Mark Fischer of the New York Post put together a thoughtful piece on Thom Brennaman's quest for forgiveness and if it's something that should be afforded to him. It's worth reading as these situations are far more human and nuanced than online forums are able to facilitate. But if you will forgive me for honing in on some of the smaller details here, I cannot get over the rather unbelievable series of bad breaks that befell Brennaman on his way to this pickle.
First, can you believe that the very first time Brennaman used this anti-gay slur in his 56 years of life was during the broadcast? Imagine going your whole life without saying it and then the one time you do, a hot microphone picks it up and it becomes fodder that eventually tanks your broadcasting career.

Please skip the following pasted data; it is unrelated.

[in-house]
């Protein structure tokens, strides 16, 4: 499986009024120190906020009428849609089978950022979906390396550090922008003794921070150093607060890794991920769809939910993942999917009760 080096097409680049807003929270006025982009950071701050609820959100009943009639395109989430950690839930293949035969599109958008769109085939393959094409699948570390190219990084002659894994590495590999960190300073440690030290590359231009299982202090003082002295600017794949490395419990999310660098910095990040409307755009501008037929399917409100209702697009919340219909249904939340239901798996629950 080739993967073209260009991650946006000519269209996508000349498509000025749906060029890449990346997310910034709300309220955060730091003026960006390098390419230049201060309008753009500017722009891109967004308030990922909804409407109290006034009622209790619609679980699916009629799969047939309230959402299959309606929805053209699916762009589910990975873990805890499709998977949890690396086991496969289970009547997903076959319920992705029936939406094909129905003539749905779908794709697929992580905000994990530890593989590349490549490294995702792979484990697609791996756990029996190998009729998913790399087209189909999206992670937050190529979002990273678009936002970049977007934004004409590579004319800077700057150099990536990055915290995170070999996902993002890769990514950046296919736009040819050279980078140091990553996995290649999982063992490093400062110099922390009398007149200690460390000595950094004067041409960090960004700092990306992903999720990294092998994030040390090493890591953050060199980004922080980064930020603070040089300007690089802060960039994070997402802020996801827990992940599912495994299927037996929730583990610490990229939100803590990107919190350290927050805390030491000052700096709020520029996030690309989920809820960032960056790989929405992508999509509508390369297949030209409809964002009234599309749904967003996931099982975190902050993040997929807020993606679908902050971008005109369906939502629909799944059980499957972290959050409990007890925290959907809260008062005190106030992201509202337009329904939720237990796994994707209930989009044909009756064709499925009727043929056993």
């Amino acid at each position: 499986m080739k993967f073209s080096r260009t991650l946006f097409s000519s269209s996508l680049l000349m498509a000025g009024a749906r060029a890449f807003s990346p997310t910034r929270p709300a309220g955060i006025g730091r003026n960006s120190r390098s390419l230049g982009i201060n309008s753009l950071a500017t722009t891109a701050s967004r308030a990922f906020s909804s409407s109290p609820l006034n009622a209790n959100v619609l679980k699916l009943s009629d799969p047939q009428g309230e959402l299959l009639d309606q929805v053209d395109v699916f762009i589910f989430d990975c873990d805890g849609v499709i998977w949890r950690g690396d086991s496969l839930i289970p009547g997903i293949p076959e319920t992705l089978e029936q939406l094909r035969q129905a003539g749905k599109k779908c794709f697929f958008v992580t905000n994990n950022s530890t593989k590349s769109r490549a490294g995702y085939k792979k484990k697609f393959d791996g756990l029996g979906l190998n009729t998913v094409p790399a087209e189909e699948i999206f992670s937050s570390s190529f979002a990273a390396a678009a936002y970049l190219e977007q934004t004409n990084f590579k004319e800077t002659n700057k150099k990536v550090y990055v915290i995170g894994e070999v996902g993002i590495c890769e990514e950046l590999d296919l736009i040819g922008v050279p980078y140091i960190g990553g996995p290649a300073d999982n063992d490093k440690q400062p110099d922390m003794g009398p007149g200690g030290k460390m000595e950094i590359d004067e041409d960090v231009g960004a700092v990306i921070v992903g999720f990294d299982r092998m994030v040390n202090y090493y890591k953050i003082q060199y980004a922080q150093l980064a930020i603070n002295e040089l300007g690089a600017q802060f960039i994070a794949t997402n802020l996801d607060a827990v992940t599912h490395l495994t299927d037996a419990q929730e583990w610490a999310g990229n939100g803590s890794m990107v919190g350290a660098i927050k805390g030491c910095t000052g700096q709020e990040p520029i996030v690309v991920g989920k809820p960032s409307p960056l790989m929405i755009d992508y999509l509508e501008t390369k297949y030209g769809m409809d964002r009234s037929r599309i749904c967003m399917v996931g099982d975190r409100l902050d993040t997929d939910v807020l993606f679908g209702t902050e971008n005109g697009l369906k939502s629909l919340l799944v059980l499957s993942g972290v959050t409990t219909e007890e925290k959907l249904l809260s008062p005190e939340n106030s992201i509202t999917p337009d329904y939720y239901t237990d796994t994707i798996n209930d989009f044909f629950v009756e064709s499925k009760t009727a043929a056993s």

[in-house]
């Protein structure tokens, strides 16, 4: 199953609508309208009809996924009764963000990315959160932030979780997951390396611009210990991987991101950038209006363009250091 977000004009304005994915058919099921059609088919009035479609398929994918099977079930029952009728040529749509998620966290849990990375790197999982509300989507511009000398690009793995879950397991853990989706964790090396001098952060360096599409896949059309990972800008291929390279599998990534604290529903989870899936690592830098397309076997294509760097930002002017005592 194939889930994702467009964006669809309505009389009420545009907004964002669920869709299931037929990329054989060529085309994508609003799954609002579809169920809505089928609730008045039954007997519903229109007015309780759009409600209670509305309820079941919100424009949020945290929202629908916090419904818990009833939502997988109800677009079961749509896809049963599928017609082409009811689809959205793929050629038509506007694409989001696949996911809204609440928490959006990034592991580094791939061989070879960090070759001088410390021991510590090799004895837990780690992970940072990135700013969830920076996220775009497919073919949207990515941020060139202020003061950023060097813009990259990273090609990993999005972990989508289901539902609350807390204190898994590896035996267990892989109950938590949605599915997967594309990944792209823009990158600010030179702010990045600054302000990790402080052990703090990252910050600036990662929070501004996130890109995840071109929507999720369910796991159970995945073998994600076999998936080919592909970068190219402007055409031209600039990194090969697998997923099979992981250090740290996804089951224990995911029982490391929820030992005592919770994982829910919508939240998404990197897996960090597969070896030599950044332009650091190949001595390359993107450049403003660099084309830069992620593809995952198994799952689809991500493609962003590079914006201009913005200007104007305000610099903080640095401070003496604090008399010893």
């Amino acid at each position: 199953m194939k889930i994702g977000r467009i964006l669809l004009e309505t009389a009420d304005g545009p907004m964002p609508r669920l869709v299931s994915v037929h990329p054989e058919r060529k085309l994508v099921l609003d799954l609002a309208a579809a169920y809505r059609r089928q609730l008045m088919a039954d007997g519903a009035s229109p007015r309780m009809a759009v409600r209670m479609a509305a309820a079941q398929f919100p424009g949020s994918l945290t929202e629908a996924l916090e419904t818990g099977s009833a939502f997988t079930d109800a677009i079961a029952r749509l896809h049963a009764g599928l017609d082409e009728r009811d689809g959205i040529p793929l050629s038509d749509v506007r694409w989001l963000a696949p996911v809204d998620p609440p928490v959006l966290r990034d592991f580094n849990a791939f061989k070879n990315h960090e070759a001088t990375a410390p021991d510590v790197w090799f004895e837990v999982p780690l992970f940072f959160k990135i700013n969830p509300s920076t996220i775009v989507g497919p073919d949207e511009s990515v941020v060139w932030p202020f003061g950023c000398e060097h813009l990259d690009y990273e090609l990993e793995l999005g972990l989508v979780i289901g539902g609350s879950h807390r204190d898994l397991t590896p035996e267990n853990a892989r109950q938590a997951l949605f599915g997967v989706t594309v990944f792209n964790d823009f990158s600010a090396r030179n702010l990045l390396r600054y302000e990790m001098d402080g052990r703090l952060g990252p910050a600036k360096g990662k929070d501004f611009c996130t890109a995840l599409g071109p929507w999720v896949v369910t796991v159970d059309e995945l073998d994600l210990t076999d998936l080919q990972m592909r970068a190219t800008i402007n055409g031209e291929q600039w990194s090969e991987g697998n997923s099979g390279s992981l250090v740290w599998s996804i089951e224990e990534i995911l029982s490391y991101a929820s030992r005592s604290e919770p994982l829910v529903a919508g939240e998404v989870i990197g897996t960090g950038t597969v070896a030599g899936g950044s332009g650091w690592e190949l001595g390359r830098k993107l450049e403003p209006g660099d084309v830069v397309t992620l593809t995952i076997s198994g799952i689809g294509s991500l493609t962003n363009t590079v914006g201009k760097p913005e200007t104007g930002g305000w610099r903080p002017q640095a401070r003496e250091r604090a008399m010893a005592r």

"“I have never used that word (before) in my life,” Brennaman said emphatically."
The phrase, you'll recall, was "one of the f-- capitals of the world," which is very specific so you'd think that Brennaman chose those words carefully. Turns out, nope. He cannot remember the context in which he used the word for the very first time.
"“Everything happened so fast,” he said. “And I’m watching literally everything fall apart at the seams while trying to announce a baseball game. “I couldn’t even tell you what happened, where it came from. … Look I said it is all that matters. The rest of it is irrelevant. I said it. And I own it. And I’m the one who has to live with it.”"
The crusher here is that if Brennaman's maiden voyage in using the word had been choppier, it would have been easier to explain away. Again, another bit of bad luck that eroded any type of plausible deniability. Guess that's just the peril of being a professional wordsmith. The new vocabulary you sprinkle in fits so cleanly it comes off as comfortable, when in reality you're just experimenting out there.
What are the odds?
Seriously, what are the odds?